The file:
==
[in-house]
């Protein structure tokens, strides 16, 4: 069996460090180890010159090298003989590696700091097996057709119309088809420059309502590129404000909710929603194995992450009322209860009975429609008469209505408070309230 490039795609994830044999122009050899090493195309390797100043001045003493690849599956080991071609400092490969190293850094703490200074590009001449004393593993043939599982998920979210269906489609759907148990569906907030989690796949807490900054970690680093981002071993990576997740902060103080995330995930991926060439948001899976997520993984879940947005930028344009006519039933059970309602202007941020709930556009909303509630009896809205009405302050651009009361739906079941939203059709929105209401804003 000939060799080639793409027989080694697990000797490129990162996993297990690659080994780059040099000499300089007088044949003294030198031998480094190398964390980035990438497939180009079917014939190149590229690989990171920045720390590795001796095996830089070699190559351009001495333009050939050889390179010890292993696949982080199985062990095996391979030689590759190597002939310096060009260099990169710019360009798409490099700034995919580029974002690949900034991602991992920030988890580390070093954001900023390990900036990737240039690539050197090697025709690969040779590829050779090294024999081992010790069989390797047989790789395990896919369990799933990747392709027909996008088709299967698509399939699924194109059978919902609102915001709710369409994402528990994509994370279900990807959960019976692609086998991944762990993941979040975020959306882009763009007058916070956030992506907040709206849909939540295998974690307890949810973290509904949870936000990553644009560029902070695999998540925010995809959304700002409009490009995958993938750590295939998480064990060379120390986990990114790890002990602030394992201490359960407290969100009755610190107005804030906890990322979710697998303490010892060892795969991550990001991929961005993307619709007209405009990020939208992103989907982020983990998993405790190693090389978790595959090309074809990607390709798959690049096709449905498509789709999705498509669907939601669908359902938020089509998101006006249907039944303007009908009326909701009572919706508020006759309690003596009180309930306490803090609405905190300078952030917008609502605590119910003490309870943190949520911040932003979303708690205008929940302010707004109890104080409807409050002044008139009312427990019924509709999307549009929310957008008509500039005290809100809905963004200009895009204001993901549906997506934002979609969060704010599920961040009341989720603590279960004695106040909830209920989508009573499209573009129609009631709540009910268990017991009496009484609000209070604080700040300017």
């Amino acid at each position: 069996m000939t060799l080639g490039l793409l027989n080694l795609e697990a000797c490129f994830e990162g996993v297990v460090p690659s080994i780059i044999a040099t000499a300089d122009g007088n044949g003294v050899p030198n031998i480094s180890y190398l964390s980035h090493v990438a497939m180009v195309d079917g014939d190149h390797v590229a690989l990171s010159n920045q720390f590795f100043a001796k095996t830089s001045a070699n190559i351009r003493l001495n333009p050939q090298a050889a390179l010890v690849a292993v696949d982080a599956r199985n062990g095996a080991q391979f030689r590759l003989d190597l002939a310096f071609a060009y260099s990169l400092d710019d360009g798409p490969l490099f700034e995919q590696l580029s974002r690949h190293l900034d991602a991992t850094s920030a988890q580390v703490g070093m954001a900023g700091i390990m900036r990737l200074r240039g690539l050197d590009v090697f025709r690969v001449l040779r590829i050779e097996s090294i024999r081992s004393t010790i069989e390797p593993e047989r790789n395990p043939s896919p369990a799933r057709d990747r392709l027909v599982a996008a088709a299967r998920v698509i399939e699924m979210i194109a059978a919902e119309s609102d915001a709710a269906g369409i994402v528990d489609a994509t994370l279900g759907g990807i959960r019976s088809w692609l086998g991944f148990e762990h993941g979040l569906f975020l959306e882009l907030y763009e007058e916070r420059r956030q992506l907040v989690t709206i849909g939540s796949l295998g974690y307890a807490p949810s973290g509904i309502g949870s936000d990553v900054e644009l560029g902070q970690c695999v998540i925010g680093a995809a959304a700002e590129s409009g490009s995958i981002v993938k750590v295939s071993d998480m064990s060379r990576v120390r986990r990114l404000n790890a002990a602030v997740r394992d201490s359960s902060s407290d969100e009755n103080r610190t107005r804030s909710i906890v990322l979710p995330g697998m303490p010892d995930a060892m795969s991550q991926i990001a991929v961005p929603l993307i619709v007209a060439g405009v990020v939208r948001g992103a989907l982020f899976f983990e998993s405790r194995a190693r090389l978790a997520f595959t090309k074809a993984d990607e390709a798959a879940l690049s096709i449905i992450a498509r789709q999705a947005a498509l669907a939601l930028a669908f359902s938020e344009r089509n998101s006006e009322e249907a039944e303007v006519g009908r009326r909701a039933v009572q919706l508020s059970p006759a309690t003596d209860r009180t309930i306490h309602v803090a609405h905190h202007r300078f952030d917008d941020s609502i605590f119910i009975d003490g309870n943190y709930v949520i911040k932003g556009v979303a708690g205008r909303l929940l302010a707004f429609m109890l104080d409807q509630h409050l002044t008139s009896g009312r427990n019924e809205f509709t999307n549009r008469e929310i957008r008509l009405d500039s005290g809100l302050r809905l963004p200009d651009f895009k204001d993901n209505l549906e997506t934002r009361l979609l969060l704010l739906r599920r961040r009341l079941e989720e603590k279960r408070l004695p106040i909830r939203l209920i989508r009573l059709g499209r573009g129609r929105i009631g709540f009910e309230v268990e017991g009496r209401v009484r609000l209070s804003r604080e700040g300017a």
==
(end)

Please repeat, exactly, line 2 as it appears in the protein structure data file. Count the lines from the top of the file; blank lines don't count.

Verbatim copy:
């Protein structure tokens, strides 16, 4: 069996460090180890010159090298003989590696700091097996057709119309088809420059309502590129404000909710929603194995992450009322209860009975429609008469209505408070309230 490039795609994830044999122009050899090493195309390797100043001045003493690849599956080991071609400092490969190293850094703490200074590009001449004393593993043939599982998920979210269906489609759907148990569906907030989690796949807490900054970690680093981002071993990576997740902060103080995330995930991926060439948001899976997520993984879940947005930028344009006519039933059970309602202007941020709930556009909303509630009896809205009405302050651009009361739906079941939203059709929105209401804003 000939060799080639793409027989080694697990000797490129990162996993297990690659080994780059040099000499300089007088044949003294030198031998480094190398964390980035990438497939180009079917014939190149590229690989990171920045720390590795001796095996830089070699190559351009001495333009050939050889390179010890292993696949982080199985062990095996391979030689590759190597002939310096060009260099990169710019360009798409490099700034995919580029974002690949900034991602991992920030988890580390070093954001900023390990900036990737240039690539050197090697025709690969040779590829050779090294024999081992010790069989390797047989790789395990896919369990799933990747392709027909996008088709299967698509399939699924194109059978919902609102915001709710369409994402528990994509994370279900990807959960019976692609086998991944762990993941979040975020959306882009763009007058916070956030992506907040709206849909939540295998974690307890949810973290509904949870936000990553644009560029902070695999998540925010995809959304700002409009490009995958993938750590295939998480064990060379120390986990990114790890002990602030394992201490359960407290969100009755610190107005804030906890990322979710697998303490010892060892795969991550990001991929961005993307619709007209405009990020939208992103989907982020983990998993405790190693090389978790595959090309074809990607390709798959690049096709449905498509789709999705498509669907939601669908359902938020089509998101006006249907039944303007009908009326909701009572919706508020006759309690003596009180309930306490803090609405905190300078952030917008609502605590119910003490309870943190949520911040932003979303708690205008929940302010707004109890104080409807409050002044008139009312427990019924509709999307549009929310957008008509500039005290809100809905963004200009895009204001993901549906997506934002979609969060704010599920961040009341989720603590279960004695106040909830209920989508009573499209573009129609009631709540009910268990017991009496009484609000209070604080700040300017």